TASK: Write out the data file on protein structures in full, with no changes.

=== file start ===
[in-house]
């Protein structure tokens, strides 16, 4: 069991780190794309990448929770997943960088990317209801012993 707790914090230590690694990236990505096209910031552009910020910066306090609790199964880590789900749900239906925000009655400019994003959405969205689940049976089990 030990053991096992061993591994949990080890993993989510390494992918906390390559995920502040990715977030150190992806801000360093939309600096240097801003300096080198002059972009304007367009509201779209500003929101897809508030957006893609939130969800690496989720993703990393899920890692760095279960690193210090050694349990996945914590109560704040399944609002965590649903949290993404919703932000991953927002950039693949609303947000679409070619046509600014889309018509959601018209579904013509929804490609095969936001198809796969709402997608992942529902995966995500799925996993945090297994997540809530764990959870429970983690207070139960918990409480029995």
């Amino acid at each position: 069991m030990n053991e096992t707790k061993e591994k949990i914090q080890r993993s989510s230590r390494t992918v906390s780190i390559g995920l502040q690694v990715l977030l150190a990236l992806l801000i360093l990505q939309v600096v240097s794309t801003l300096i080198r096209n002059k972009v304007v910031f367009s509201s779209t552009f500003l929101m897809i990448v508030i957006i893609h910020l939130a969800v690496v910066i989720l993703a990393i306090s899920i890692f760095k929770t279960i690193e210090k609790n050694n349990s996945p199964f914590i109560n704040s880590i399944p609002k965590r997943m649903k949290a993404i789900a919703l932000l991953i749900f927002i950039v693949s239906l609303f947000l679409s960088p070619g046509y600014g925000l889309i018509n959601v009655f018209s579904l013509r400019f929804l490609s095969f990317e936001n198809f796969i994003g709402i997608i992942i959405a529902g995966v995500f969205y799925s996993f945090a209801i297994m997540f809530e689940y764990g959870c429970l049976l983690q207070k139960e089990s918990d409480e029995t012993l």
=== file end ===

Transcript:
[in-house]
């Protein structure tokens, strides 16, 4: 069991780190794309990448929770997943960088990317209801012993 707790914090230590690694990236990505096209910031552009910020910066306090609790199964880590789900749900239906925000009655400019994003959405969205689940049976089990 030990053991096992061993591994949990080890993993989510390494992918906390390559995920502040990715977030150190992806801000360093939309600096240097801003300096080198002059972009304007367009509201779209500003929101897809508030957006893609939130969800690496989720993703990393899920890692760095279960690193210090050694349990996945914590109560704040399944609002965590649903949290993404919703932000991953927002950039693949609303947000679409070619046509600014889309018509959601018209579904013509929804490609095969936001198809796969709402997608992942529902995966995500799925996993945090297994997540809530764990959870429970983690207070139960918990409480029995």
């Amino acid at each position: 069991m030990n053991e096992t707790k061993e591994k949990i914090q080890r993993s989510s230590r390494t992918v906390s780190i390559g995920l502040q690694v990715l977030l150190a990236l992806l801000i360093l990505q939309v600096v240097s794309t801003l300096i080198r096209n002059k972009v304007v910031f367009s509201s779209t552009f500003l929101m897809i990448v508030i957006i893609h910020l939130a969800v690496v910066i989720l993703a990393i306090s899920i890692f760095k929770t279960i690193e210090k609790n050694n349990s996945p199964f914590i109560n704040s880590i399944p609002k965590r997943m649903k949290a993404i789900a919703l932000l991953i749900f927002i950039v693949s239906l609303f947000l679409s960088p070619g046509y600014g925000l889309i018509n959601v009655f018209s579904l013509r400019f929804l490609s095969f990317e936001n198809f796969i994003g709402i997608i992942i959405a529902g995966v995500f969205y799925s996993f945090a209801i297994m997540f809530e689940y764990g959870c429970l049976l983690q207070k139960e089990s918990d409480e029995t012993l």